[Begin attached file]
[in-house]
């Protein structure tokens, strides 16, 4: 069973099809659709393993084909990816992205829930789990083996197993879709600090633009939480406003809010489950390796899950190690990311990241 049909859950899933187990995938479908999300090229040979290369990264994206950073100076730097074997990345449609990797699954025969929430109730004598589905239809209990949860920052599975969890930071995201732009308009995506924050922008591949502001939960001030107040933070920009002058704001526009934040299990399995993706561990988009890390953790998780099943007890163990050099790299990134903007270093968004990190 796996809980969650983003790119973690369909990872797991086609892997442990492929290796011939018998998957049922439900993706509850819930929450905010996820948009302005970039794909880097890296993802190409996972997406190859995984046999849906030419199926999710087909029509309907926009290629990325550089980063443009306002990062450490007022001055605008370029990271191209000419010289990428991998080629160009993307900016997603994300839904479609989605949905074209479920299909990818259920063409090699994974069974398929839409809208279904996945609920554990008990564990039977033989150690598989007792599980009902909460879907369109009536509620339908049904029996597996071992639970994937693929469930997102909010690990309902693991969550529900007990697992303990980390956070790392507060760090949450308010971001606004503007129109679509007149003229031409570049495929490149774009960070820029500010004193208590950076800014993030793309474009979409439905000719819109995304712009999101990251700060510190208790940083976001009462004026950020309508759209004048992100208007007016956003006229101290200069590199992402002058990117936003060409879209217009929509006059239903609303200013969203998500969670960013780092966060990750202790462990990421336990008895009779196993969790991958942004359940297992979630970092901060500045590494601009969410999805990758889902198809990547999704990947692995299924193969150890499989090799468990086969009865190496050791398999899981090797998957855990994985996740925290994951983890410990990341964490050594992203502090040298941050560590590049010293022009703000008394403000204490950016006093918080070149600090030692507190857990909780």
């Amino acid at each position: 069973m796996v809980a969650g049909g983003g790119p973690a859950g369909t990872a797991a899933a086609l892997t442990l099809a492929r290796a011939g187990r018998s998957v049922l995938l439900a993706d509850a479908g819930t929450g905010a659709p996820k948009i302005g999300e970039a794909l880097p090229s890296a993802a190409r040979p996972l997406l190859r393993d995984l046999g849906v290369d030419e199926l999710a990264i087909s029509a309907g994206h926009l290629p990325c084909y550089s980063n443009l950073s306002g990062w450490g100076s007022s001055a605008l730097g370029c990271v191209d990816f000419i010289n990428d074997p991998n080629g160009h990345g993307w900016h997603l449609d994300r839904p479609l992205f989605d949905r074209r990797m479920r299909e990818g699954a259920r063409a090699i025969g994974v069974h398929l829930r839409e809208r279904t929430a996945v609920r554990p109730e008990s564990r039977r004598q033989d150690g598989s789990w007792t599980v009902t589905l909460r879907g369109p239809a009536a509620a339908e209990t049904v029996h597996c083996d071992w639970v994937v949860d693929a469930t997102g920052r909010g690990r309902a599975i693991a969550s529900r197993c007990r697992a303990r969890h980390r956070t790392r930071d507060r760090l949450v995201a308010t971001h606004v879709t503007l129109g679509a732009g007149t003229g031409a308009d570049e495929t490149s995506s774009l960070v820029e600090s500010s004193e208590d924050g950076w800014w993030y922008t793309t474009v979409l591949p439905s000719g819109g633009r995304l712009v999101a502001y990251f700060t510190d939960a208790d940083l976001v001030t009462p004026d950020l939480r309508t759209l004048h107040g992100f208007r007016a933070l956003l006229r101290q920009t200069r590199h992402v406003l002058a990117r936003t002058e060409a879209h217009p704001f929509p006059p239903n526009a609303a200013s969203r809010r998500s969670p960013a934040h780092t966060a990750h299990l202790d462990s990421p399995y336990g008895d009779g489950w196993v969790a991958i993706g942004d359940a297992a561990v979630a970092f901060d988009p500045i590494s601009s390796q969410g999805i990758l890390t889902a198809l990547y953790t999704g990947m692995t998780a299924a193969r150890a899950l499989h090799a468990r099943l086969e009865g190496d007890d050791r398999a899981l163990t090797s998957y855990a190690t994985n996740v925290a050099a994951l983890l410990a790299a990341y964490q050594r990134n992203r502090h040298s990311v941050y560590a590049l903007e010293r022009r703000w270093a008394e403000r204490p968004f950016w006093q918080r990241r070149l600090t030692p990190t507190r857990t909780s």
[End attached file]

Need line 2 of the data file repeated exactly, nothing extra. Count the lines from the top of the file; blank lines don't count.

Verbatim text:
């Protein structure tokens, strides 16, 4: 069973099809659709393993084909990816992205829930789990083996197993879709600090633009939480406003809010489950390796899950190690990311990241 049909859950899933187990995938479908999300090229040979290369990264994206950073100076730097074997990345449609990797699954025969929430109730004598589905239809209990949860920052599975969890930071995201732009308009995506924050922008591949502001939960001030107040933070920009002058704001526009934040299990399995993706561990988009890390953790998780099943007890163990050099790299990134903007270093968004990190 796996809980969650983003790119973690369909990872797991086609892997442990492929290796011939018998998957049922439900993706509850819930929450905010996820948009302005970039794909880097890296993802190409996972997406190859995984046999849906030419199926999710087909029509309907926009290629990325550089980063443009306002990062450490007022001055605008370029990271191209000419010289990428991998080629160009993307900016997603994300839904479609989605949905074209479920299909990818259920063409090699994974069974398929839409809208279904996945609920554990008990564990039977033989150690598989007792599980009902909460879907369109009536509620339908049904029996597996071992639970994937693929469930997102909010690990309902693991969550529900007990697992303990980390956070790392507060760090949450308010971001606004503007129109679509007149003229031409570049495929490149774009960070820029500010004193208590950076800014993030793309474009979409439905000719819109995304712009999101990251700060510190208790940083976001009462004026950020309508759209004048992100208007007016956003006229101290200069590199992402002058990117936003060409879209217009929509006059239903609303200013969203998500969670960013780092966060990750202790462990990421336990008895009779196993969790991958942004359940297992979630970092901060500045590494601009969410999805990758889902198809990547999704990947692995299924193969150890499989090799468990086969009865190496050791398999899981090797998957855990994985996740925290994951983890410990990341964490050594992203502090040298941050560590590049010293022009703000008394403000204490950016006093918080070149600090030692507190857990909780």